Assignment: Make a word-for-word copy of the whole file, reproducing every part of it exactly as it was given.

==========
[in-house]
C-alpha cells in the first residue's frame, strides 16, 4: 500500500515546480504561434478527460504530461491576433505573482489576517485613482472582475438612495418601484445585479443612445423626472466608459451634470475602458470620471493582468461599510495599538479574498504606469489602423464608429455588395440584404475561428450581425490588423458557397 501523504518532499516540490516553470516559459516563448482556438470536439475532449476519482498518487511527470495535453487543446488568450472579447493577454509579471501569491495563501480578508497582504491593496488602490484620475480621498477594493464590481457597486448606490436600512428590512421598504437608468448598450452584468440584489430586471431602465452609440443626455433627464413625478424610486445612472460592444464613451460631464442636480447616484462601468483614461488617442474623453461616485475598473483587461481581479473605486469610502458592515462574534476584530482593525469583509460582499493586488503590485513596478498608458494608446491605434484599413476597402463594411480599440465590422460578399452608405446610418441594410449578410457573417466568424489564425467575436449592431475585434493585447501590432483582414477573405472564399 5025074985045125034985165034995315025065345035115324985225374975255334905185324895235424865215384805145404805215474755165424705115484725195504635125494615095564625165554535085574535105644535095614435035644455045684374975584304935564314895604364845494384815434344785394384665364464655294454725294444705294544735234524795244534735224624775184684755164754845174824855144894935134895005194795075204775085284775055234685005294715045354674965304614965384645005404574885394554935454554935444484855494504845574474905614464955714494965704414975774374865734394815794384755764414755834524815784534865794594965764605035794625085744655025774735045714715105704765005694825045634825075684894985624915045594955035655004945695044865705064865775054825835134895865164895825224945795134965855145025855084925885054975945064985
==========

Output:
[in-house]
C-alpha cells in the first residue's frame, strides 16, 4: 500500500515546480504561434478527460504530461491576433505573482489576517485613482472582475438612495418601484445585479443612445423626472466608459451634470475602458470620471493582468461599510495599538479574498504606469489602423464608429455588395440584404475561428450581425490588423458557397 501523504518532499516540490516553470516559459516563448482556438470536439475532449476519482498518487511527470495535453487543446488568450472579447493577454509579471501569491495563501480578508497582504491593496488602490484620475480621498477594493464590481457597486448606490436600512428590512421598504437608468448598450452584468440584489430586471431602465452609440443626455433627464413625478424610486445612472460592444464613451460631464442636480447616484462601468483614461488617442474623453461616485475598473483587461481581479473605486469610502458592515462574534476584530482593525469583509460582499493586488503590485513596478498608458494608446491605434484599413476597402463594411480599440465590422460578399452608405446610418441594410449578410457573417466568424489564425467575436449592431475585434493585447501590432483582414477573405472564399 5025074985045125034985165034995315025065345035115324985225374975255334905185324895235424865215384805145404805215474755165424705115484725195504635125494615095564625165554535085574535105644535095614435035644455045684374975584304935564314895604364845494384815434344785394384665364464655294454725294444705294544735234524795244534735224624775184684755164754845174824855144894935134895005194795075204775085284775055234685005294715045354674965304614965384645005404574885394554935454554935444484855494504845574474905614464955714494965704414975774374865734394815794384755764414755834524815784534865794594965764605035794625085744655025774735045714715105704765005694825045634825075684894985624915045594955035655004945695044865705064865775054825835134895865164895825224945795134965855145025855084925885054975945064985